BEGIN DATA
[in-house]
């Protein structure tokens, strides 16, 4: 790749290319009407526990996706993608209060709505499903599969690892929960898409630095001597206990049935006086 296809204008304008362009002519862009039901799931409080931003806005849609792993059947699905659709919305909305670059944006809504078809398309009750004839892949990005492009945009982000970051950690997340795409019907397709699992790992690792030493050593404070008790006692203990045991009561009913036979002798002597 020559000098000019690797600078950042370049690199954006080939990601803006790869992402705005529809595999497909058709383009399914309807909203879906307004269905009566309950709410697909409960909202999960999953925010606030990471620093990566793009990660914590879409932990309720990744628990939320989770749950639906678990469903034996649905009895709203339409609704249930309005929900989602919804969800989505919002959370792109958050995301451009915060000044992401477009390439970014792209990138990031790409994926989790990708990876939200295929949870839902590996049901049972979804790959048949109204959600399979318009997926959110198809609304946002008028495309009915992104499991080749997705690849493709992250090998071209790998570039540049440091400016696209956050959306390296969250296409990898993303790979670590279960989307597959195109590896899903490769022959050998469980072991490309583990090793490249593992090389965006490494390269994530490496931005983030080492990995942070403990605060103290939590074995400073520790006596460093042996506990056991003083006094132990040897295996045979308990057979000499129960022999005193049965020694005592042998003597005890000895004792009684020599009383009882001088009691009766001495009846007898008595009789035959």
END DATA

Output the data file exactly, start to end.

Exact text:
[in-house]
């Protein structure tokens, strides 16, 4: 790749290319009407526990996706993608209060709505499903599969690892929960898409630095001597206990049935006086 296809204008304008362009002519862009039901799931409080931003806005849609792993059947699905659709919305909305670059944006809504078809398309009750004839892949990005492009945009982000970051950690997340795409019907397709699992790992690792030493050593404070008790006692203990045991009561009913036979002798002597 020559000098000019690797600078950042370049690199954006080939990601803006790869992402705005529809595999497909058709383009399914309807909203879906307004269905009566309950709410697909409960909202999960999953925010606030990471620093990566793009990660914590879409932990309720990744628990939320989770749950639906678990469903034996649905009895709203339409609704249930309005929900989602919804969800989505919002959370792109958050995301451009915060000044992401477009390439970014792209990138990031790409994926989790990708990876939200295929949870839902590996049901049972979804790959048949109204959600399979318009997926959110198809609304946002008028495309009915992104499991080749997705690849493709992250090998071209790998570039540049440091400016696209956050959306390296969250296409990898993303790979670590279960989307597959195109590896899903490769022959050998469980072991490309583990090793490249593992090389965006490494390269994530490496931005983030080492990995942070403990605060103290939590074995400073520790006596460093042996506990056991003083006094132990040897295996045979308990057979000499129960022999005193049965020694005592042998003597005890000895004792009684020599009383009882001088009691009766001495009846007898008595009789035959």